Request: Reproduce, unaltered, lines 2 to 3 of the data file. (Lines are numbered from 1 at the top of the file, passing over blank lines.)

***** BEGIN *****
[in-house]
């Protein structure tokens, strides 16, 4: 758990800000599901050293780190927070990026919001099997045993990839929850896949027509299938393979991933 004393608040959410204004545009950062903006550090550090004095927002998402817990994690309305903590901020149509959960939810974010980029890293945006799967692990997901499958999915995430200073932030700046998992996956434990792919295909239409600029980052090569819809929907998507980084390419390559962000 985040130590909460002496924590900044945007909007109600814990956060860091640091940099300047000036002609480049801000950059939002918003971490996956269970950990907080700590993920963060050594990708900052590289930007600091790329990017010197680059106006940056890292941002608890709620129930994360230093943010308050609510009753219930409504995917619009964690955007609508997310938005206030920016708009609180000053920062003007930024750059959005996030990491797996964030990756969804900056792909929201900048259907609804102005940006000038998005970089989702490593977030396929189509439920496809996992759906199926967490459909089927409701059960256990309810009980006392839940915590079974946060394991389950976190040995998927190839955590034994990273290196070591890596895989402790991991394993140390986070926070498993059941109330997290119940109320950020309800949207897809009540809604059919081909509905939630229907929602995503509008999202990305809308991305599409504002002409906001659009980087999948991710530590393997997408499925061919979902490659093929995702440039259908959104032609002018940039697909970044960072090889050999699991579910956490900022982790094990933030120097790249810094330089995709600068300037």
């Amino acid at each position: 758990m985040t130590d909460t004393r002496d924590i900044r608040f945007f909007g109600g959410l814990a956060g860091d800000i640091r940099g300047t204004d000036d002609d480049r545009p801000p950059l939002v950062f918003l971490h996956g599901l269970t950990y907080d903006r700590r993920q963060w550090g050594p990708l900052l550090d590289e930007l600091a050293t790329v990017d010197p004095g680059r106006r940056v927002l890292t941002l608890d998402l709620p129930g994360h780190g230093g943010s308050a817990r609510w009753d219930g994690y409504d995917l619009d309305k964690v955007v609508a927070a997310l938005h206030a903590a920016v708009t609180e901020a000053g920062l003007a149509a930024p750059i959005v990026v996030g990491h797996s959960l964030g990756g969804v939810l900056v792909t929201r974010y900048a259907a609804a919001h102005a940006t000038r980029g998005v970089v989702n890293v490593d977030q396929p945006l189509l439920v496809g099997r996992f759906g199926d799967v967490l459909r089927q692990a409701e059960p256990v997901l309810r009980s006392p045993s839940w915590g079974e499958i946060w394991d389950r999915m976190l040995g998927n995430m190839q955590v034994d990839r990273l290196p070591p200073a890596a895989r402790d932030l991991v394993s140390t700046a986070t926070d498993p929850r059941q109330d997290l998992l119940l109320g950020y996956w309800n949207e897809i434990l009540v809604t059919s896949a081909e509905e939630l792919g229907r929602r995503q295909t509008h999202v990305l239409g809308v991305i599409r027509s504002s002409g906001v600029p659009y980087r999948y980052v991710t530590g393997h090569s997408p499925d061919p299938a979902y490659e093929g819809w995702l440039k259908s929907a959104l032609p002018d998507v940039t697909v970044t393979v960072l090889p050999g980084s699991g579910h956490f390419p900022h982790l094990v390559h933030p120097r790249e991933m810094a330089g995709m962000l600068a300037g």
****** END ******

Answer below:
């Protein structure tokens, strides 16, 4: 758990800000599901050293780190927070990026919001099997045993990839929850896949027509299938393979991933 004393608040959410204004545009950062903006550090550090004095927002998402817990994690309305903590901020149509959960939810974010980029890293945006799967692990997901499958999915995430200073932030700046998992996956434990792919295909239409600029980052090569819809929907998507980084390419390559962000 985040130590909460002496924590900044945007909007109600814990956060860091640091940099300047000036002609480049801000950059939002918003971490996956269970950990907080700590993920963060050594990708900052590289930007600091790329990017010197680059106006940056890292941002608890709620129930994360230093943010308050609510009753219930409504995917619009964690955007609508997310938005206030920016708009609180000053920062003007930024750059959005996030990491797996964030990756969804900056792909929201900048259907609804102005940006000038998005970089989702490593977030396929189509439920496809996992759906199926967490459909089927409701059960256990309810009980006392839940915590079974946060394991389950976190040995998927190839955590034994990273290196070591890596895989402790991991394993140390986070926070498993059941109330997290119940109320950020309800949207897809009540809604059919081909509905939630229907929602995503509008999202990305809308991305599409504002002409906001659009980087999948991710530590393997997408499925061919979902490659093929995702440039259908959104032609002018940039697909970044960072090889050999699991579910956490900022982790094990933030120097790249810094330089995709600068300037």
């Amino acid at each position: 758990m985040t130590d909460t004393r002496d924590i900044r608040f945007f909007g109600g959410l814990a956060g860091d800000i640091r940099g300047t204004d000036d002609d480049r545009p801000p950059l939002v950062f918003l971490h996956g599901l269970t950990y907080d903006r700590r993920q963060w550090g050594p990708l900052l550090d590289e930007l600091a050293t790329v990017d010197p004095g680059r106006r940056v927002l890292t941002l608890d998402l709620p129930g994360h780190g230093g943010s308050a817990r609510w009753d219930g994690y409504d995917l619009d309305k964690v955007v609508a927070a997310l938005h206030a903590a920016v708009t609180e901020a000053g920062l003007a149509a930024p750059i959005v990026v996030g990491h797996s959960l964030g990756g969804v939810l900056v792909t929201r974010y900048a259907a609804a919001h102005a940006t000038r980029g998005v970089v989702n890293v490593d977030q396929p945006l189509l439920v496809g099997r996992f759906g199926d799967v967490l459909r089927q692990a409701e059960p256990v997901l309810r009980s006392p045993s839940w915590g079974e499958i946060w394991d389950r999915m976190l040995g998927n995430m190839q955590v034994d990839r990273l290196p070591p200073a890596a895989r402790d932030l991991v394993s140390t700046a986070t926070d498993p929850r059941q109330d997290l998992l119940l109320g950020y996956w309800n949207e897809i434990l009540v809604t059919s896949a081909e509905e939630l792919g229907r929602r995503q295909t509008h999202v990305l239409g809308v991305i599409r027509s504002s002409g906001v600029p659009y980087r999948y980052v991710t530590g393997h090569s997408p499925d061919p299938a979902y490659e093929g819809w995702l440039k259908s929907a959104l032609p002018d998507v940039t697909v970044t393979v960072l090889p050999g980084s699991g579910h956490f390419p900022h982790l094990v390559h933030p120097r790249e991933m810094a330089g995709m962000l600068a300037g």